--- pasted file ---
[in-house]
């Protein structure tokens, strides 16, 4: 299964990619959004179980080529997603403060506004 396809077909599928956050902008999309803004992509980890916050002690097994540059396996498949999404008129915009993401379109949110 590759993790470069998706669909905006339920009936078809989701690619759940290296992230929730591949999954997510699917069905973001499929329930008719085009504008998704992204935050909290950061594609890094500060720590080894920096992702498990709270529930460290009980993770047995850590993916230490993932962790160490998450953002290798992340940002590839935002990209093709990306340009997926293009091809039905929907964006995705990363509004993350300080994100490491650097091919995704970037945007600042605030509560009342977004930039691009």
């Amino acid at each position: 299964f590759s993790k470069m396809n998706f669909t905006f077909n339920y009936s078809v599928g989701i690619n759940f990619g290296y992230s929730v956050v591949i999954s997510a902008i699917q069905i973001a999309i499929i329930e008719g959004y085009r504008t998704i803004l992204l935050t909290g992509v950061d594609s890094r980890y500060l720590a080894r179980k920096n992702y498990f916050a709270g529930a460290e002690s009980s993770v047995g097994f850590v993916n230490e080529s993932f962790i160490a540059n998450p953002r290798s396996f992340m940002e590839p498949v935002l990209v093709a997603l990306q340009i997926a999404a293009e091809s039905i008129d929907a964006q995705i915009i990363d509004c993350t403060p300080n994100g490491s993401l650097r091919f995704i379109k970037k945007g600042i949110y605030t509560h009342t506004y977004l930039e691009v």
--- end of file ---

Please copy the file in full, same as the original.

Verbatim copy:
[in-house]
């Protein structure tokens, strides 16, 4: 299964990619959004179980080529997603403060506004 396809077909599928956050902008999309803004992509980890916050002690097994540059396996498949999404008129915009993401379109949110 590759993790470069998706669909905006339920009936078809989701690619759940290296992230929730591949999954997510699917069905973001499929329930008719085009504008998704992204935050909290950061594609890094500060720590080894920096992702498990709270529930460290009980993770047995850590993916230490993932962790160490998450953002290798992340940002590839935002990209093709990306340009997926293009091809039905929907964006995705990363509004993350300080994100490491650097091919995704970037945007600042605030509560009342977004930039691009």
């Amino acid at each position: 299964f590759s993790k470069m396809n998706f669909t905006f077909n339920y009936s078809v599928g989701i690619n759940f990619g290296y992230s929730v956050v591949i999954s997510a902008i699917q069905i973001a999309i499929i329930e008719g959004y085009r504008t998704i803004l992204l935050t909290g992509v950061d594609s890094r980890y500060l720590a080894r179980k920096n992702y498990f916050a709270g529930a460290e002690s009980s993770v047995g097994f850590v993916n230490e080529s993932f962790i160490a540059n998450p953002r290798s396996f992340m940002e590839p498949v935002l990209v093709a997603l990306q340009i997926a999404a293009e091809s039905i008129d929907a964006q995705i915009i990363d509004c993350t403060p300080n994100g490491s993401l650097r091919f995704i379109k970037k945007g600042i949110y605030t509560h009342t506004y977004l930039e691009v």